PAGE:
Aggregates include phrases: “in the house,” consisting of three words; clauses, sentences, paragraphs, and discourse units above paragraph level. All of of these, how they are structured, the order they occur in, what elements they are composed of–all of this is part of form. Thus all of this is included in what is inspired. But saying morphemo-verbo-clauso-sententio-paragrapho-etcetero inspiration would prove a mite unwieldy. So we say verbal plenary.

What then do we say in regard to an approach to translation. We hear verbage bandied about, such as “word-for-word” which is intended as favorable compared to “thought-for-thought.” Surely “verbal” inspiration aligns with “word-for-word,” right? Here we are a level above the “literal” argument, but I suggest it essentially amounts to the same thing. Then there are terms such as “idiomatic” and “dynamic equivalence,” which are ways of saying other-than-word-for-word. I don’t find these are the most helpful of terms. First, I think they are generally poorly understood, and second, some hold them to represent a lower level of fidelity, to represent the original only approximately.

Let’s consider various ways in which a source language (SL) text may be transformed for receptor language (RL) readers.

1. Transliterate. Here the only form we are altering is the alphabet, replacing SL units with the nearest RL equivalent. For example text (a) becomes text (b). This is a little help, but not much.

a. Τοῦ δὲ Ἰησοῦ γεννηθέντος ἐν Βηθλέεμ τῆς Ἰουδαίας ἐν ἡμέραις Ἡρῴδου τοῦ βασιλέως

b. Tou de Iesou gennethentos en Bethleem tes Ioudaias en hemerais Herodou tou basileos

2. Interlinear gloss. Or “translation,” replacing each SL word with the nearest equivalent word in the RL. It’s English but it’s not English. Word-for-word, but retaining SL word order.

a. Τοῦ δὲ Ἰησοῦ γεννηθέντος ἐν Βηθλέεμ τῆς Ἰουδαίας ἐν ἡμέραις Ἡρῴδου τοῦ βασιλέως…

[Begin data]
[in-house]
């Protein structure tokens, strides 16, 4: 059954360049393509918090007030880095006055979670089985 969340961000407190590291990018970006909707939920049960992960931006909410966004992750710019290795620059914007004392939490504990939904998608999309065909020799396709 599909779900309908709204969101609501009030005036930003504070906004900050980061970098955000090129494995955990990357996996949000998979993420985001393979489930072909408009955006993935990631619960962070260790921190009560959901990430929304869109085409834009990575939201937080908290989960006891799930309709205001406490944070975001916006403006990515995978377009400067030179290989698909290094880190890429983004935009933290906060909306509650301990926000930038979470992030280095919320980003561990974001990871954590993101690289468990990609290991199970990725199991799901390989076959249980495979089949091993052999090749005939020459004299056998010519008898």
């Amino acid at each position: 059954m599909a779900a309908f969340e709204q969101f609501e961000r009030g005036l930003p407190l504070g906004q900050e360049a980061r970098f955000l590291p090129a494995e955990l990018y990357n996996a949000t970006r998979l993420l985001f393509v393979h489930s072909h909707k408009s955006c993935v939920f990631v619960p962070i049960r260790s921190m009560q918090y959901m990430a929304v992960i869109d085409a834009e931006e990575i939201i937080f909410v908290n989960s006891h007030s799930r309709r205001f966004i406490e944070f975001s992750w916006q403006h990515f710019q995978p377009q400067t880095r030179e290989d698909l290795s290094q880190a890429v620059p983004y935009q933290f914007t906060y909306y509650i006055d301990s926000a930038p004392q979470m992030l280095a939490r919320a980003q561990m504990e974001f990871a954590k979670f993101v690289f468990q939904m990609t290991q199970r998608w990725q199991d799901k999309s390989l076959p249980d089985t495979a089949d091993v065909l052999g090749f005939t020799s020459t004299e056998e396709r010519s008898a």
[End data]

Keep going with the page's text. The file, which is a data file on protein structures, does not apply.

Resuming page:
b. of-the and of-Jesus being-born in Bethlehem of-the Judea en days of-Herod the king…

3. Minimal “translation.” By this I mean as “literal” as possible but allowing enough word order change and such that it starts to sound as if it might be English.

a. Τοῦ δὲ Ἰησοῦ γεννηθέντος ἐν Βηθλέεμ τῆς Ἰουδαίας ἐν ἡμέραις Ἡρῴδου τοῦ βασιλέως

b. And Jesus being born in Bethlehem of Judea in the days of Herod the King

4. Going a bit further, we step away from the extremely literal into what we may perhaps call “essentially literal,” though we are already quite a few transformations away from true formal equivalence.

a. Τοῦ δὲ Ἰησοῦ γεννηθέντος ἐν Βηθλέεμ τῆς Ἰουδαίας ἐν ἡμέραις Ἡρῴδου τοῦ βασιλέως

b. After Jesus was born in Bethlehem Judea in the days of King Herod

This is the first example that even begins to sound like natural English. But how was this done? By to a very large extent moving away from word-for-word rendering. Where is the word the means “after” in the original? There is not one. What about definite articles? We’ve dropped three from the Greek and added one that was not there.

Still we manage to have relatively understandable English. But let’s take a more complicated structure:

a. πάντες γὰρ ἥμαρτον καὶ ὑστεροῦνται τῆς δόξης τοῦ θεοῦ, δικαιούμενοι δωρεὰν τῇ αὐτοῦ χάριτι διὰ τῆς ἀπολυτρώσεως τῆς ἐν Χριστῷ Ἰησοῦ

b. pantes gar hemarton kai husterountai tes doxes tou theou dikaioumenoi dorean te autou chariti dia tes apolutroseos tes en Christo Iesou

c. all for sinned and lack of-the glory of-god being-justified giftly in-the of-him grace through the ransom-paying the in Christ Jesus

d. For all sinned and lack of God’s glory, being justified freely in His grace through the redemption in Jesus Christ

e. For all have sinned and fall short of the glory of God, and are justified by his grace as a gift, through the redemption that is in Christ Jesus.

Version e is the ESV rendering, and it presents as acceptable English. Yet, at least the way I have illustrated the process, we have followed a fairly mechanical process through successive transformations, until we have something stylistically unobjectionable in terms of English grammar.

And yet I question how readily accessible it is to an average English speaker without significant help. Words such as glory, justified, grace, and redemption are well outside common English usage. “Christ Jesus” (who says that?) would seem to be the spacial location of redemption. Is that what is primarily meant? Who is justified? Everyone who sins? Isn’t that what it says?